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The HOBO U26 Dissolved Oxygen logger has been part of a multi-year evaluation of DO loggers and sensors by the Alliance for Coastal Technologies (ACT), and the results have just been published online. This provides an un-biased report of how our U26 performs in lab and field conditions.

… and here is a link to to get to reports on the six other loggers/sensors that were tested: (click on the link for “Dissolved Oxygen II” to skip down to the links to the other reports.)

The U26 logger did very well in these tests. The lab tests showed the U26 to be very accurate over a wide range of DO, temperature, and salinity conditions tested. Only two of the sensors tested were more accurate than the U26: the In-Situ RDO sensor, which ours is based on, and the Seabird (which is a very high-end oceanographic system). Our U26 was more accurate than the others (from PME, YSI, JFET and Hach.) The U26 also performed well in the long-term (56 days) lab test and maintained its accuracy over this period, similar to or better than the others.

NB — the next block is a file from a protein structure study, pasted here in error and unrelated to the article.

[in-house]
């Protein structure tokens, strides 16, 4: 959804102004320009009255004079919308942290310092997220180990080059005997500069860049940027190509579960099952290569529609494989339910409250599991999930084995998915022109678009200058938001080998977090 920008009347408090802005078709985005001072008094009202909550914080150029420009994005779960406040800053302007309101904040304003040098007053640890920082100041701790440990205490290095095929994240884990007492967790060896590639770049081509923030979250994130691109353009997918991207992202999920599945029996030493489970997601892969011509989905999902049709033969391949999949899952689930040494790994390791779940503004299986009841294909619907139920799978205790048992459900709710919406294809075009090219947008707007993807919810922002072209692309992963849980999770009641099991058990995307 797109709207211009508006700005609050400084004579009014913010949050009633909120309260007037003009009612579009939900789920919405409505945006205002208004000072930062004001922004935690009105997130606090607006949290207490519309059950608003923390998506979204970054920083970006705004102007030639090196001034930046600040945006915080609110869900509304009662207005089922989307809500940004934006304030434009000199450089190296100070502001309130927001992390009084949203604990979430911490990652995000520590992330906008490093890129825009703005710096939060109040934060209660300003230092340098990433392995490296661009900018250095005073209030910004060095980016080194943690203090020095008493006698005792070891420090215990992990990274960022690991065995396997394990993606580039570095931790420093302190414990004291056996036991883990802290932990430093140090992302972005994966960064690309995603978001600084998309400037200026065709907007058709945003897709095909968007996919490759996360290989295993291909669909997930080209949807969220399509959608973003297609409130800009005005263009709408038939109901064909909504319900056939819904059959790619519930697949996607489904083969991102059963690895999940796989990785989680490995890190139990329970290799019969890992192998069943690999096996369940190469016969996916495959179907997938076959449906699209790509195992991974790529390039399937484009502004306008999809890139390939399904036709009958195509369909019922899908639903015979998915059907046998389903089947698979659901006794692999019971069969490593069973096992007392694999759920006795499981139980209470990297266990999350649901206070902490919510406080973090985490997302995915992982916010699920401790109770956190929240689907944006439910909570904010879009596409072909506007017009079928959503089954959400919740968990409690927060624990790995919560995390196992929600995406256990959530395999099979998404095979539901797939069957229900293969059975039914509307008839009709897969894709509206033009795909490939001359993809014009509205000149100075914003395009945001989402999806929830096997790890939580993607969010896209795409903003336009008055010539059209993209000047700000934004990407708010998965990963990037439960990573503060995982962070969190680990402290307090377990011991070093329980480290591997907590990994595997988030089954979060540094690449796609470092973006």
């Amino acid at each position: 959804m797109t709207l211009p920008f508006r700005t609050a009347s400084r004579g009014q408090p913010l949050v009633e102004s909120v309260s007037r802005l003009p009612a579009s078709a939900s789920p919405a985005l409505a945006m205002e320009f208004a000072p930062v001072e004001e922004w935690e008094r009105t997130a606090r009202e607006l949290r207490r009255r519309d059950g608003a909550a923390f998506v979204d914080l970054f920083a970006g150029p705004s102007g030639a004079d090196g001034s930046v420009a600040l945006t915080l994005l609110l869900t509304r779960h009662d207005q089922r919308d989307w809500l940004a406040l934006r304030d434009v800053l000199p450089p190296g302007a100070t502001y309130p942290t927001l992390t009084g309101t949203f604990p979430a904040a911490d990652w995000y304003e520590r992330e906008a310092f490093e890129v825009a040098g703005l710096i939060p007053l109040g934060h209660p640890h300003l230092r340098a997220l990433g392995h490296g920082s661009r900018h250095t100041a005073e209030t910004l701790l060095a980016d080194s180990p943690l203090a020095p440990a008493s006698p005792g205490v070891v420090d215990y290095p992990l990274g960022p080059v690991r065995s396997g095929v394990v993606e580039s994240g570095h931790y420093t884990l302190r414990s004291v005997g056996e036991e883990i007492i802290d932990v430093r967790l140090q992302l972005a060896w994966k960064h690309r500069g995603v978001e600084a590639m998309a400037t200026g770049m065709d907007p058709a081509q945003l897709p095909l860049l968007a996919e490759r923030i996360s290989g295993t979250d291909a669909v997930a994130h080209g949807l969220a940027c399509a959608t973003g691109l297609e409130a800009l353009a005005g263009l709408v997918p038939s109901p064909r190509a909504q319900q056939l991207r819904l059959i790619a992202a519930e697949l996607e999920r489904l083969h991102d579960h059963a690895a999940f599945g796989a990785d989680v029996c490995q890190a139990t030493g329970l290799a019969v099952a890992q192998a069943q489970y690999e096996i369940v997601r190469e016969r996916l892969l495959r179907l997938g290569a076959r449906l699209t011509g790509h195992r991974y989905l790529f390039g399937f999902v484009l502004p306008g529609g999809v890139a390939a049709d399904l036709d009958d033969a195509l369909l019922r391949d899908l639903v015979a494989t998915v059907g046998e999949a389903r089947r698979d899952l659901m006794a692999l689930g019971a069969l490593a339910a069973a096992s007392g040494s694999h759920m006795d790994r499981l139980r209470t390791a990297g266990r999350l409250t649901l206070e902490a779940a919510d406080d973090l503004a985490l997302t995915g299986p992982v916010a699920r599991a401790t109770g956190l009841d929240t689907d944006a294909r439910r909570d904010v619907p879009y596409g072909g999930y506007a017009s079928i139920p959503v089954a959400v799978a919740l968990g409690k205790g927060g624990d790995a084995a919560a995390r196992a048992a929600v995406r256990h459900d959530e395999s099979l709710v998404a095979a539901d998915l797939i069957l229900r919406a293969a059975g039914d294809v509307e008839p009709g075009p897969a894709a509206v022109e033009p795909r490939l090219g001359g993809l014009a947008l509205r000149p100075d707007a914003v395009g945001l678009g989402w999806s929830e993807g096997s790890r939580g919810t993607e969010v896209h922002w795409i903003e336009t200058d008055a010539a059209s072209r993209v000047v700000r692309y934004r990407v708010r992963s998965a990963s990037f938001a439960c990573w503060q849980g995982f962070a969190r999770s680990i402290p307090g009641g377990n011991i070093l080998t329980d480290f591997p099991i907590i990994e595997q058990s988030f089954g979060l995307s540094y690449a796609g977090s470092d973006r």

The field tests confirmed the importance of keeping the sensor clean in high-fouling environments. Several of the DO sensors in the test have wipers to clean the fouling off, which allows them to go longer without having to be serviced. With the U26 you need to clean the fouling off on a regular basis before it degrades performance. For the brackish site (in Chesapeake Bay) the U26 measurements were significantly degraded after 20 days, while in the saltwater site (in Hawaii), measurements degraded after 50 days. We would recommend cleaning the sensors before the fouling reaches these points.

The U26 operated reliably throughout these challenging tests, as compared to three of the other loggers which stopped working at some point during the tests.